TW Electronics 1958 -
Equipment Photos & Their Contributors
The photographs above show a complete 160m TW station consisting of the TW Topbander VFO controlled transmitter, a TW Top Mobile tuneable receiver and the TW 12v PSU (to supply the HT for the transmitter) and Control unit plus a crystal microphone.
The photograph to the left shows the 2m mobile / portable setup used by Brian between 1966 -
The 2m mini-
As he says 'Those were the days'.
The photograph above shows Alan’s TW2 transmitter, the matching power supply and the 2m nuvistor converter (28-
Amberley Museum and Heritage Centre
The photograph to the left (courtesy of Tom Withers) was taken at what was at the time, the Chalk Pits Museum in Amberley, Sussex around 1980. This was a reconstruction of an unknown SK's shack. It shows a TW transmitter and a pair of TW receivers on top of what are believed to be are a pair of Hallicrafters receivers.
To quote Tom ' I went there as a fairly young married man and came out of the museum stooped and with a shambling gait; after all who expects to find their equipment in a museum whilst still alive !!'
The photograph to the right was kindly taken by staff at the museum in November 2010) and shows the same TW2 transmitter and TW Topmobile and TW Twomobile receivers. This photograph shows that, unfortunately, the rigs appear to be suffering from the effects of corrosion.
The TW equipment is part of the 'Vintage Wireless Exhibition' at the museum which includes telegraph equipment, radio equipment (including clandestine sets from World War II) and telephone equipment.
For further details of the museum may be found here.
I finally thought that I might be acquiring an elsusive TW2 plus following a phone call from a friend who lives in North Wales. He had been to the local radio rally and had spotted an item that was definitely something to do with TW and which he had purchased on my behalf for the princely sum of £2.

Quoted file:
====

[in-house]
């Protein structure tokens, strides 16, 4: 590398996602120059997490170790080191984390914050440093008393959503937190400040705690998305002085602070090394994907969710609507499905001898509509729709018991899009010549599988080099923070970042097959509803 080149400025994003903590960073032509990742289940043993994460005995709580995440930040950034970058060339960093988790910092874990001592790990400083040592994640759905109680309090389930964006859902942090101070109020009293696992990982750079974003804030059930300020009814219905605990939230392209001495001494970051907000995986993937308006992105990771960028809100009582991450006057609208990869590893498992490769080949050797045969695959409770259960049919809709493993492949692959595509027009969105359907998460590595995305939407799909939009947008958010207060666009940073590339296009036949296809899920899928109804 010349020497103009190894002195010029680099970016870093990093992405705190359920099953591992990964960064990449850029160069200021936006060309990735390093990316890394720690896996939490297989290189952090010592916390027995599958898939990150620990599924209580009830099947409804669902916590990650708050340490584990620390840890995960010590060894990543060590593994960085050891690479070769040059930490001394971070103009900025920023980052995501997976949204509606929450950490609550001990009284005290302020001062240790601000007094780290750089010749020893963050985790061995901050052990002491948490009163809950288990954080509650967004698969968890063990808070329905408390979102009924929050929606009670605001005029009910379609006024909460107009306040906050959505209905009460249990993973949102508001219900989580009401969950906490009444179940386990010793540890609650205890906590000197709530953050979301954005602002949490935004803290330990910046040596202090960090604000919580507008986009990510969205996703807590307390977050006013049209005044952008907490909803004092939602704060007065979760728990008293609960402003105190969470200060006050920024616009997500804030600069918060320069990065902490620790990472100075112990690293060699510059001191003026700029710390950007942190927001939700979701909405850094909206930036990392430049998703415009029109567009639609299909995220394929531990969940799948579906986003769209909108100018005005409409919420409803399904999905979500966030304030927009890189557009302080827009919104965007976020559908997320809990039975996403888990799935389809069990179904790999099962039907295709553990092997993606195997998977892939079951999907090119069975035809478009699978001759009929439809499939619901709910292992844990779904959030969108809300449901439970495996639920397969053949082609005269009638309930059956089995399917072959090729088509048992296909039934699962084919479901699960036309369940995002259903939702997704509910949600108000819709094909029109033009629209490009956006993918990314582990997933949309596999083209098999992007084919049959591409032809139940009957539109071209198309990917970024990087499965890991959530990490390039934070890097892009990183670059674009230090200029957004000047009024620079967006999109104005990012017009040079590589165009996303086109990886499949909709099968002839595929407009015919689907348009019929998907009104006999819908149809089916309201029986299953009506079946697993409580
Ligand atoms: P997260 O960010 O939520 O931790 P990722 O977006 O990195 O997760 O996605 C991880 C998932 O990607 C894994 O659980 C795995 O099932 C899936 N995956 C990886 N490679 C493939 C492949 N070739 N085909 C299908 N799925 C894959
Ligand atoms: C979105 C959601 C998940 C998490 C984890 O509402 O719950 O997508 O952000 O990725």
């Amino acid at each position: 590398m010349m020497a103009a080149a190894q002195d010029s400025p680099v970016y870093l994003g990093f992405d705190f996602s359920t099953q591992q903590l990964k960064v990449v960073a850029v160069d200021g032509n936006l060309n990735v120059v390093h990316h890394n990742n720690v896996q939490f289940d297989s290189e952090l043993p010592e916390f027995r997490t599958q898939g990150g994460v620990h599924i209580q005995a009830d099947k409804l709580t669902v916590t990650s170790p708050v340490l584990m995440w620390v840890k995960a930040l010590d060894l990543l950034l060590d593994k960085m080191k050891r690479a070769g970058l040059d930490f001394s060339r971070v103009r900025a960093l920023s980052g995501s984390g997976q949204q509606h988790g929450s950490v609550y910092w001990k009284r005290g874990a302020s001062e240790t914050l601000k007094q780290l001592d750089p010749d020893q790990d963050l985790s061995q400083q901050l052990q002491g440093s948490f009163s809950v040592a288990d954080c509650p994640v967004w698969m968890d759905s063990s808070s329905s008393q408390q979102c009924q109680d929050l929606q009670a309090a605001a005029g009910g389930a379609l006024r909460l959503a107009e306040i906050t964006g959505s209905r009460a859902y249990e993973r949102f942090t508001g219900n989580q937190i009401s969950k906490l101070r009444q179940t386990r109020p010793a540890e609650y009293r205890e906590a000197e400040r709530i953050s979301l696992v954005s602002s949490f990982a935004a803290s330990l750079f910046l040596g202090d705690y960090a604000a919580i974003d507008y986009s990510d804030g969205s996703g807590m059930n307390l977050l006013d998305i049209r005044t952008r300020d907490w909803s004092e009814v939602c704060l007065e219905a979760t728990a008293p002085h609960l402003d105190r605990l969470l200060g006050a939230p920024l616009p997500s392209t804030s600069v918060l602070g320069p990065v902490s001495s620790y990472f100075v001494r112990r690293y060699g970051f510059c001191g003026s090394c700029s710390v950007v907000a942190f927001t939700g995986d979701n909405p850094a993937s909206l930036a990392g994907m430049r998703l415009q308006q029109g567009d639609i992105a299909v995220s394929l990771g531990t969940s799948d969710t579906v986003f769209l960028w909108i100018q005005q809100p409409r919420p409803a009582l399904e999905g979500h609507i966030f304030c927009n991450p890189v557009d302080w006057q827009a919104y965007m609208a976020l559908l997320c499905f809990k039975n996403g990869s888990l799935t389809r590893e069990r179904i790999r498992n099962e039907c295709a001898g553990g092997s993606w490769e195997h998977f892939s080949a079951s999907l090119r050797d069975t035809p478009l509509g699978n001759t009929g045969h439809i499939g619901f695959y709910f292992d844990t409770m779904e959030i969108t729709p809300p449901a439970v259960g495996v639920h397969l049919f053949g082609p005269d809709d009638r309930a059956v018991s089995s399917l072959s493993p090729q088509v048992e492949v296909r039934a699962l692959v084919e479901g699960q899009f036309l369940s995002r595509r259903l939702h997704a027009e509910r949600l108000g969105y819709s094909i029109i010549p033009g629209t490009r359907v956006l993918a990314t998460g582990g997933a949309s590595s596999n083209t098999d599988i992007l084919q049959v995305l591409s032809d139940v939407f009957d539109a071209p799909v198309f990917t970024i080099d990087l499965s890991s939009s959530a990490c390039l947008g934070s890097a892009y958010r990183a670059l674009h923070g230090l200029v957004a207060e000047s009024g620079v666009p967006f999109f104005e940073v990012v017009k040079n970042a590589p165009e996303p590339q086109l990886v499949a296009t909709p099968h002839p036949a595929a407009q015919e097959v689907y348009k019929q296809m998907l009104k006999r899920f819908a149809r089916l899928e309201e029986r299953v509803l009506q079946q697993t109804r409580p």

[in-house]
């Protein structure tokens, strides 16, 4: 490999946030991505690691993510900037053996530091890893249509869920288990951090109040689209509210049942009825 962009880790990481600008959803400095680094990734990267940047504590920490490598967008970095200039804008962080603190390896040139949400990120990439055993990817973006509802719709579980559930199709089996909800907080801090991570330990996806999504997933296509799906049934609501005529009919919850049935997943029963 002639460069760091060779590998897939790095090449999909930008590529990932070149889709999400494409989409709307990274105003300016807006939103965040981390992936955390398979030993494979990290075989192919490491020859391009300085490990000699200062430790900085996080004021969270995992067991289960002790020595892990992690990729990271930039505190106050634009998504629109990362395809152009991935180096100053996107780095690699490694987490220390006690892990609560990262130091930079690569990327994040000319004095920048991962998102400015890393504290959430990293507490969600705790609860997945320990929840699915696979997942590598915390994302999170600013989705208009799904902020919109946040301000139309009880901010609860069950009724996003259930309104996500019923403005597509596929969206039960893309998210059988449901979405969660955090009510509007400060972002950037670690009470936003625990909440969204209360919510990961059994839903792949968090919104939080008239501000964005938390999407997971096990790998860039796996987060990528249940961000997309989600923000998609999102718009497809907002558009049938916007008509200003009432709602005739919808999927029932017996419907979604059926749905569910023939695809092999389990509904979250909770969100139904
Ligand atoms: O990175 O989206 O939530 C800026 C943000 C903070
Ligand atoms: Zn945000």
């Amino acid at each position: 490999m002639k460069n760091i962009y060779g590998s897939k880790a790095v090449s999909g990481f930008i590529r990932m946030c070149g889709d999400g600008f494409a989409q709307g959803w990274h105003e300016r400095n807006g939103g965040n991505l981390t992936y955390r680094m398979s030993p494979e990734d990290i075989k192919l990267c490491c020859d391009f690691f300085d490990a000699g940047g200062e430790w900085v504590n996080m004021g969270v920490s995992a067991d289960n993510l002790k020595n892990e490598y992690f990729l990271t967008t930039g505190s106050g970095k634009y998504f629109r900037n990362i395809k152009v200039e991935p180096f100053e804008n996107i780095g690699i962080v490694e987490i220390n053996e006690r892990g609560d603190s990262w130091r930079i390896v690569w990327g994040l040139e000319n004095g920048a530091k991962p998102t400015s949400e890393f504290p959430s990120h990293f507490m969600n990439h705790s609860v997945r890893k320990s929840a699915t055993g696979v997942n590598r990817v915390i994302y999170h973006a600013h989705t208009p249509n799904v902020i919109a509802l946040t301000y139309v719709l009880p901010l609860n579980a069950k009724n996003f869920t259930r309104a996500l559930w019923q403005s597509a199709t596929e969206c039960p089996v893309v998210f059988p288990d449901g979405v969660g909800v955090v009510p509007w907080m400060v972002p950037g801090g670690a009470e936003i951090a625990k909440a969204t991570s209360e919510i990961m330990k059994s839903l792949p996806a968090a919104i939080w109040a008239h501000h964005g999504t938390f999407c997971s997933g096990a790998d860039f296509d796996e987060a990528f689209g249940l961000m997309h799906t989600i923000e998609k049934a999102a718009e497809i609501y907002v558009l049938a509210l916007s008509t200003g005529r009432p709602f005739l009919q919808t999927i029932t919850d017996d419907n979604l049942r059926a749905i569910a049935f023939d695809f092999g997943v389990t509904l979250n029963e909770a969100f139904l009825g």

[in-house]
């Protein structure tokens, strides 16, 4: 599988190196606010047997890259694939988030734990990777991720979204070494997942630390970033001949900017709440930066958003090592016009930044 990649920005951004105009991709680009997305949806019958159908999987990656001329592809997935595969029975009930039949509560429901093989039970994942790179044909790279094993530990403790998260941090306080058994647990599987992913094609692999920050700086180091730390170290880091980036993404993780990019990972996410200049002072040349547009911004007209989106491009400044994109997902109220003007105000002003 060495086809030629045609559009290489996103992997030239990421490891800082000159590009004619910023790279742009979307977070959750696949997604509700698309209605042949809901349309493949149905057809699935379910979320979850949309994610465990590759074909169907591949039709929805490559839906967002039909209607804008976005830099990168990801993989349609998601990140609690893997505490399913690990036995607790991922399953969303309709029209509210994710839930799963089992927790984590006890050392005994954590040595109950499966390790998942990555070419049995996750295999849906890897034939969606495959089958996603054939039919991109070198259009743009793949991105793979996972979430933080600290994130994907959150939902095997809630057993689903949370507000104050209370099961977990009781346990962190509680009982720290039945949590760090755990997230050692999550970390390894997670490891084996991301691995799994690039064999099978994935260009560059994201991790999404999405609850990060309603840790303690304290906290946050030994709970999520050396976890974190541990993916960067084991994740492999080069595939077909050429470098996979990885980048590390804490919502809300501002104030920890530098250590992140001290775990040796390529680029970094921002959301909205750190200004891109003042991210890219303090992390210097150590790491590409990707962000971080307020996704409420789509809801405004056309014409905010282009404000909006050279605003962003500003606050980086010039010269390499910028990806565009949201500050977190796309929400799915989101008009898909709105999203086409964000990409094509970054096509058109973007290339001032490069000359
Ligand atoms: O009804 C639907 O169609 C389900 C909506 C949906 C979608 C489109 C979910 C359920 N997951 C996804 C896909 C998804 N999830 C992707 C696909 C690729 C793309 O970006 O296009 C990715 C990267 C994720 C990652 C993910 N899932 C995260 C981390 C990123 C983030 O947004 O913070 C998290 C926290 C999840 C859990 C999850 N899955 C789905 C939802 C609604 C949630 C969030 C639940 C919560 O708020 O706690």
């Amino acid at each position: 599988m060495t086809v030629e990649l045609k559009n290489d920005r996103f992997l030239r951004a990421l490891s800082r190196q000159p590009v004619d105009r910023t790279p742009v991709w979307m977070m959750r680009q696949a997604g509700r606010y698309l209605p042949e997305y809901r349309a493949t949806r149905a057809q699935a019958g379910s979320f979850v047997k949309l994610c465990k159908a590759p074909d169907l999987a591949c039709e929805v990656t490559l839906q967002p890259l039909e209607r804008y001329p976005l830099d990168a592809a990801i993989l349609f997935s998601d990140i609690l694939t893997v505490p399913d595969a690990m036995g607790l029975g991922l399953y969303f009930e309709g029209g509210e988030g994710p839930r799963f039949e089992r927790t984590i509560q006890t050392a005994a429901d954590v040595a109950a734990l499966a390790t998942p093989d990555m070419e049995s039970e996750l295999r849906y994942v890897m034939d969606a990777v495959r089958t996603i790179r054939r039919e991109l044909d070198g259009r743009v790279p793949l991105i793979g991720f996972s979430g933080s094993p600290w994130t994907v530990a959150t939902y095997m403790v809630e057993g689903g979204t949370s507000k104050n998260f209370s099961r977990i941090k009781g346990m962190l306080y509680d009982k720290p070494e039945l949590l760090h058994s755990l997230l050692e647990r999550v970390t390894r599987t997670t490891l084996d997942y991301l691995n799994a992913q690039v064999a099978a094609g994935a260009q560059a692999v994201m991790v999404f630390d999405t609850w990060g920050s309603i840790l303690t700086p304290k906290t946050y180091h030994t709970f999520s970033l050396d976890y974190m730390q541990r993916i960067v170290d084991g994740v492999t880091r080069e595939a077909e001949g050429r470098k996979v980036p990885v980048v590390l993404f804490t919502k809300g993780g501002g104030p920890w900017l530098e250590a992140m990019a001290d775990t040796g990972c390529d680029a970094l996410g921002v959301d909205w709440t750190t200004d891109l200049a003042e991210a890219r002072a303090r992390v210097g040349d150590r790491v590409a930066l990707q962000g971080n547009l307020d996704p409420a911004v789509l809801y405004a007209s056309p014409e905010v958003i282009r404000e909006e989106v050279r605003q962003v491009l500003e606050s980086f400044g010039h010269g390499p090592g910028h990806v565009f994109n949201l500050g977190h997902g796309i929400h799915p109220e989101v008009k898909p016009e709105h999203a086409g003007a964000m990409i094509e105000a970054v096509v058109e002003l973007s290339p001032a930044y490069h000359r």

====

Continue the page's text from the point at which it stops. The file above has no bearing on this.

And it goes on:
He described it as consisting of a VHF transmitter, but in a case that was more the size of a TW Communicator. I confess that initially I became quite excited; could this be an elusive TW2+ or similar (which I have never seen and for which there are currently no photographs).
However, when I collected it from him some time later, my initial enthusiam 'waned' because it was not quite what I had hoped for.
Clearly this was not the elusive TW2+, the case was not of TW construction but just a cheap, rather tatty aluminium case. Before the 'rig' was removed from its case, the only bit that was recognizable as being of TW origin was the meter on the front panel, but on removing the outer case, it became clear that this was just a TW2 transmitter which for some obscure reason had at some time parted company with its original case.
Beneath the chassis, it looks in quite reasonable condition, but it is going to need some careful ' looking at'. The 'Jones' 'socket' on the rear should be a 'plug' (see below left); the jack socket on the front is not original (nor the wiring to it) and there are some wires that do not go anywhere (see below right).
I have now dismantled the unit and separated the TW2 chassis, original meter, handles etc from their temporary 'prison' the tatty case that they were in.
Where I am going to obtain an original case for the unit it is anybody's guess, and it is highly unlikely that I will be able to obtain one in the short term, but who knows what may turn up eventually.
The unit did have an 8075kHz FT-
By the way, I still need a matching mains PSU for a TW2 if anyone knows where there may be one 'lurking'.
The photograph to the right above shows Tom’s classic TW 2m AM/CW combination with the TW2 transmitter, the matching mains operated TW power supply/control unit and the TW 2m nuvistor converter.
The photograph above is a rare photograph of an original TW2 transmitter and Cascode converter. (the photo was taken at a radio rally in Bournemouth). This TW2 has a modulation transformer from an SCR522 (as had my own original TW2). Note the early meter cut out and those incongruous white pointer knobs.
The photograph above shows a 'bevy' of TW Communicators that Tom ecently restored. The upper two are 160m Communicators (easily identifiable by the transmit VFO dial on the far left of the rig. The top one is the very early model (no 'TW Communicator' wording on the front panel, 'PA' controls set out differently). The lower TW Communicator in the photograph is the 2m version.
The old black and white photographs below show a’ young’ Tom Withers with a TW Communicator installed in his Austin Princess Vanden Plas car in around 1964. (no gear stick in the way as this car had an automatic gearbox).